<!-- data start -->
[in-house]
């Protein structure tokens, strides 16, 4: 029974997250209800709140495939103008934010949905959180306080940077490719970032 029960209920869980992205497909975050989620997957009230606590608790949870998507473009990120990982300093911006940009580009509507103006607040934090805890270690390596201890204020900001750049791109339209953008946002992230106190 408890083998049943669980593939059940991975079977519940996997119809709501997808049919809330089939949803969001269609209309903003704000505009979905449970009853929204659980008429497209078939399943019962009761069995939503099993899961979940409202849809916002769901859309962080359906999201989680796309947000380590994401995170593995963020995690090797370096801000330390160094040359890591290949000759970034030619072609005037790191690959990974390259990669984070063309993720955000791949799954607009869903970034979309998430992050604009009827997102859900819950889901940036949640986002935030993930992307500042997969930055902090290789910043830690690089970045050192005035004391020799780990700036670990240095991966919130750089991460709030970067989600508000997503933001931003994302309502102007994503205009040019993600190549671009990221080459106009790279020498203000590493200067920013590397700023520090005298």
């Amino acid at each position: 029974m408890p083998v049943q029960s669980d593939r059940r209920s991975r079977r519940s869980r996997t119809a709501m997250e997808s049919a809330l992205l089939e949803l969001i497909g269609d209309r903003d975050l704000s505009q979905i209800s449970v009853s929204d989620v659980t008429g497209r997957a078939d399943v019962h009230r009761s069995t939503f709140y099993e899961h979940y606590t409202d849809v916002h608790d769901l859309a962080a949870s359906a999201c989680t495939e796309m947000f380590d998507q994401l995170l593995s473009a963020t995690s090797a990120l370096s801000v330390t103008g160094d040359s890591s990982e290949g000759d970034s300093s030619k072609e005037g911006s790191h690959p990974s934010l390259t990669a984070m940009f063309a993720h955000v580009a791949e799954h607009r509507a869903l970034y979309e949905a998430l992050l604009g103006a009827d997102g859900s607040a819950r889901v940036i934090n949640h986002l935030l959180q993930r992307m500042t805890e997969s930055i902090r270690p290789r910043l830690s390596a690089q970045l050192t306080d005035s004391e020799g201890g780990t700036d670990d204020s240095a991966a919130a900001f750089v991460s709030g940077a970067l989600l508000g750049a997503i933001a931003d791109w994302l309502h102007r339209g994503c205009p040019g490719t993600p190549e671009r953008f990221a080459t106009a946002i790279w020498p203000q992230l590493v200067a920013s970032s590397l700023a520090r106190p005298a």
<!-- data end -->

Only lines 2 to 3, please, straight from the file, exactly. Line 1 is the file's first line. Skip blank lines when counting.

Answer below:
């Protein structure tokens, strides 16, 4: 029974997250209800709140495939103008934010949905959180306080940077490719970032 029960209920869980992205497909975050989620997957009230606590608790949870998507473009990120990982300093911006940009580009509507103006607040934090805890270690390596201890204020900001750049791109339209953008946002992230106190 408890083998049943669980593939059940991975079977519940996997119809709501997808049919809330089939949803969001269609209309903003704000505009979905449970009853929204659980008429497209078939399943019962009761069995939503099993899961979940409202849809916002769901859309962080359906999201989680796309947000380590994401995170593995963020995690090797370096801000330390160094040359890591290949000759970034030619072609005037790191690959990974390259990669984070063309993720955000791949799954607009869903970034979309998430992050604009009827997102859900819950889901940036949640986002935030993930992307500042997969930055902090290789910043830690690089970045050192005035004391020799780990700036670990240095991966919130750089991460709030970067989600508000997503933001931003994302309502102007994503205009040019993600190549671009990221080459106009790279020498203000590493200067920013590397700023520090005298």
């Amino acid at each position: 029974m408890p083998v049943q029960s669980d593939r059940r209920s991975r079977r519940s869980r996997t119809a709501m997250e997808s049919a809330l992205l089939e949803l969001i497909g269609d209309r903003d975050l704000s505009q979905i209800s449970v009853s929204d989620v659980t008429g497209r997957a078939d399943v019962h009230r009761s069995t939503f709140y099993e899961h979940y606590t409202d849809v916002h608790d769901l859309a962080a949870s359906a999201c989680t495939e796309m947000f380590d998507q994401l995170l593995s473009a963020t995690s090797a990120l370096s801000v330390t103008g160094d040359s890591s990982e290949g000759d970034s300093s030619k072609e005037g911006s790191h690959p990974s934010l390259t990669a984070m940009f063309a993720h955000v580009a791949e799954h607009r509507a869903l970034y979309e949905a998430l992050l604009g103006a009827d997102g859900s607040a819950r889901v940036i934090n949640h986002l935030l959180q993930r992307m500042t805890e997969s930055i902090r270690p290789r910043l830690s390596a690089q970045l050192t306080d005035s004391e020799g201890g780990t700036d670990d204020s240095a991966a919130a900001f750089v991460s709030g940077a970067l989600l508000g750049a997503i933001a931003d791109w994302l309502h102007r339209g994503c205009p040019g490719t993600p190549e671009r953008f990221a080459t106009a946002i790279w020498p203000q992230l590493v200067a920013s970032s590397l700023a520090r106190p005298a």